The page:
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Elbow Pain

What are the causes of elbow pain?

  • Tennis elbow (lateral epicondylitis)
  • Golfer’s elbow (medial epicondylitis)
  • Olecranon bursitis
  • Rheumatoid arthritis
  • Osteoarthritis
  • Cubital tunnel syndrome
  • Gout
  • Infectious arthritis
  • Trauma

What is tennis elbow? How is it treated?

The pain of tennis elbow occurs primarily where the tendons of your forearm muscles attach to a bony bump on the outside of your elbow. Pain can also spread into your forearm and wrist.

Rest and over-the-counter pain relievers often help relieve tennis elbow. If conservative treatments don't help or if symptoms are disabling, your doctor might suggest surgery.

The most common cause of elbow pain is tennis elbow. Despite its name, athletes aren't the only people who develop tennis elbow (lateral epicondylitis). It generally occurs as a result of overloaded and repetitive motions of the wrist. Patients generally complain about the pain in the external side of elbow. Elbow pain can also spread into the shoulder, forearm and hand. Pain usually increases with wrist motions and is relieved with rest. X-Rays are generally normal. ESWT (shock wave therapy) applied on the source of pain enables recovery in many cases without a need for another treatment. Local PRP and ozone therapies are complementary therapies.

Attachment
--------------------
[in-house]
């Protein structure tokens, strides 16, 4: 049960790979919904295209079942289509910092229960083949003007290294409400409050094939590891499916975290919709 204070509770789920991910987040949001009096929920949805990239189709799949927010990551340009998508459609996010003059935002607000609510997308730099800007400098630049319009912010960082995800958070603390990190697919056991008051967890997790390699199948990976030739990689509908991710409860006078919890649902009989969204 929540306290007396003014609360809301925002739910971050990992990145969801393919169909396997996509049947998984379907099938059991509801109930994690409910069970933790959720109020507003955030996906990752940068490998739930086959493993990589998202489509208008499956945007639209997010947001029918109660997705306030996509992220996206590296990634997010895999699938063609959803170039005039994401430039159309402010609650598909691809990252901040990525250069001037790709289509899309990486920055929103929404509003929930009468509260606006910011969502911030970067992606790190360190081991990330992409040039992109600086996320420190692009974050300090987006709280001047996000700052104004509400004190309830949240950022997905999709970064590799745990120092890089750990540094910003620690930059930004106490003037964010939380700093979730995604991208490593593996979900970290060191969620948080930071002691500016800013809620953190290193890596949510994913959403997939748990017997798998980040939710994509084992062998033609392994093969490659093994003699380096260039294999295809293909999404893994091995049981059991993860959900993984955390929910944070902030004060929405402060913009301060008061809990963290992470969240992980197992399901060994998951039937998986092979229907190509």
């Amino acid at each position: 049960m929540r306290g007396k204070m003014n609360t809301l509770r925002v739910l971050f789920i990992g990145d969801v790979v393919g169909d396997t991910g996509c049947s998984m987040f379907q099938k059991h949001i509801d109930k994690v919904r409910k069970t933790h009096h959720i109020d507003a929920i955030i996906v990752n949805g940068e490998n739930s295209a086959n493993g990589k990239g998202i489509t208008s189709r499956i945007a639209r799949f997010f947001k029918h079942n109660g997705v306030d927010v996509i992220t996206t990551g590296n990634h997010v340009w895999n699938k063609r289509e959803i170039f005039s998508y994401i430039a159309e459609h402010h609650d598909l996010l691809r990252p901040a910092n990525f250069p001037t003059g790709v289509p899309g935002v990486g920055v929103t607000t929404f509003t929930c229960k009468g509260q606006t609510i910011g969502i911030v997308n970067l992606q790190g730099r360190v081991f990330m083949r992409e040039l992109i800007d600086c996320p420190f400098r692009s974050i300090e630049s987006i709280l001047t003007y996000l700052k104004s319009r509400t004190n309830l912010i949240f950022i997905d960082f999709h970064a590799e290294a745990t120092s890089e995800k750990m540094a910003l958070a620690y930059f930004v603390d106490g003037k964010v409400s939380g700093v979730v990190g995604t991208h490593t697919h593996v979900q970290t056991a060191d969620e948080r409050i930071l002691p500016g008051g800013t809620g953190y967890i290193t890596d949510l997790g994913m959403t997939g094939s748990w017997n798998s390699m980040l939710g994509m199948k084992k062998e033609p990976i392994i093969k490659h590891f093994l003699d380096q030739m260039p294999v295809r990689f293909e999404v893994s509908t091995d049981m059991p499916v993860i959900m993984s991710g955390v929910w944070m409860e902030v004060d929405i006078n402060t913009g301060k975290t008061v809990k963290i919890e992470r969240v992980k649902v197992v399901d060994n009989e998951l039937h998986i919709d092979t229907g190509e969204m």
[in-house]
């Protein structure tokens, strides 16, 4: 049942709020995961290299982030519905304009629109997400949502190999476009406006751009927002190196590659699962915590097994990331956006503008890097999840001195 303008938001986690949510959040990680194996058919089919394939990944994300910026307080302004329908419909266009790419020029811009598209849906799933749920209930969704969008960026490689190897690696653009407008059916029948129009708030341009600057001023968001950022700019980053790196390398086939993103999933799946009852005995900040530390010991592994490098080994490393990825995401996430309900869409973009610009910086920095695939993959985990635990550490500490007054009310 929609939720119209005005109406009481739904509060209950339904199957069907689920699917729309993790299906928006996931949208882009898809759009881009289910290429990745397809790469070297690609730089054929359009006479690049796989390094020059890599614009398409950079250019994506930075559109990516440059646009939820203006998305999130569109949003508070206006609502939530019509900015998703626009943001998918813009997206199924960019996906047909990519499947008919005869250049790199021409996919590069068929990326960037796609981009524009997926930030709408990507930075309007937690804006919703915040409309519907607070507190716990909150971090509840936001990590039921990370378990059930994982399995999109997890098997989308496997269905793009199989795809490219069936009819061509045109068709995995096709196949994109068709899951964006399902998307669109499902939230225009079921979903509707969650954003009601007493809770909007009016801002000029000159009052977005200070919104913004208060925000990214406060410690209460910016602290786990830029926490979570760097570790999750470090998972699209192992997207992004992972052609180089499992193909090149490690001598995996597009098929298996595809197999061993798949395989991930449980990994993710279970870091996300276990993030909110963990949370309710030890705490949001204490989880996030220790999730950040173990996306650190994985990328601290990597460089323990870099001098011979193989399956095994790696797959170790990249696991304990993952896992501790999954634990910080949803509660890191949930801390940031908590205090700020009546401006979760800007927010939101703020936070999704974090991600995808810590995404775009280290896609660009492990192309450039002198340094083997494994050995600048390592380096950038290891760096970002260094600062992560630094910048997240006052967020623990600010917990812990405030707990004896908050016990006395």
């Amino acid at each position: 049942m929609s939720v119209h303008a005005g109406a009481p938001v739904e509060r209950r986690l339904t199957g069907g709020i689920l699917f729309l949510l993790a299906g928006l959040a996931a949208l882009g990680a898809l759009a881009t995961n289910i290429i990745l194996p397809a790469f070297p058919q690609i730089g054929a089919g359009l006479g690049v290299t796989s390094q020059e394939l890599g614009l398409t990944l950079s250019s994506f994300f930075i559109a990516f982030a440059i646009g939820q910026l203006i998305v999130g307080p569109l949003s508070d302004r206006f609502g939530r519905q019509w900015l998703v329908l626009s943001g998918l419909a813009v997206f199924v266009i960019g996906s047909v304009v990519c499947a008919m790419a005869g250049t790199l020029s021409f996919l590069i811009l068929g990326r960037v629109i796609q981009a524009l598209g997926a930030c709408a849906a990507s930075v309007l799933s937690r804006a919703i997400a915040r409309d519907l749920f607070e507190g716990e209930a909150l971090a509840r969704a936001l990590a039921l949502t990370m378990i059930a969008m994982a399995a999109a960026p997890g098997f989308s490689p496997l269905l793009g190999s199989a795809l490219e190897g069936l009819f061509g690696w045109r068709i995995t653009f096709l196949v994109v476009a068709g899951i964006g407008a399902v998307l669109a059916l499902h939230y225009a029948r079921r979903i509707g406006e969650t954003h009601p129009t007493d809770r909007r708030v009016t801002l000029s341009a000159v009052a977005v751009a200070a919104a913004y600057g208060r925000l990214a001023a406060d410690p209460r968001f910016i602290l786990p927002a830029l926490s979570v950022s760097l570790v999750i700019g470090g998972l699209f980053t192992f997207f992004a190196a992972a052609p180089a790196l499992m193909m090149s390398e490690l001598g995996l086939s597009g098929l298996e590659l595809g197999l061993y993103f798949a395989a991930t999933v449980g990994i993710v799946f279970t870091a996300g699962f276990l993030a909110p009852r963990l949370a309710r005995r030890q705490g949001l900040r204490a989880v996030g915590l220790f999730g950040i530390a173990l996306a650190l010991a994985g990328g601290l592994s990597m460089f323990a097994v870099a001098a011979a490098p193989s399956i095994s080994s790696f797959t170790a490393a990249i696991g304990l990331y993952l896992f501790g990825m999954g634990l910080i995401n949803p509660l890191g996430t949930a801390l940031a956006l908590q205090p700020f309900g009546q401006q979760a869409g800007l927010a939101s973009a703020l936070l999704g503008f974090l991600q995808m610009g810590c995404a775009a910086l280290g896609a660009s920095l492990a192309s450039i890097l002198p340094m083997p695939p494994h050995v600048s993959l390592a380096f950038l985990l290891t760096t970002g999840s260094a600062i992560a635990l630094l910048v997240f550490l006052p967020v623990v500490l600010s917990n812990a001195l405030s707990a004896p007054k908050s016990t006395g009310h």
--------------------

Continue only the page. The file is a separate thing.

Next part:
What is Cubital Tunnel Syndrome? How is it treated?

Cubital tunnel syndrome occurs when the ulnar nerve which runs in a groove on the inner side of the elbow toward ring and little fingers is subject to a pressure in that groove. Diabetes mellitus, alcoholism and cancer make the person more prone to neuropathy. First, numbness and tingling occur in little finger and ulnar half of the ring finger. Then, pain accompanies these especially as increasing during nights. If the pressure persists, hand get the shape of “claw hand”. Pain killer rheumatism medications and local injection help the elimination of pressure by reducing edema. Physical therapy can be applied to the elbow to defuse the scarred tissue. In the progressive cases in which there has been no response to conservative treatment, ulnar nerve is released or its path is changed surgically.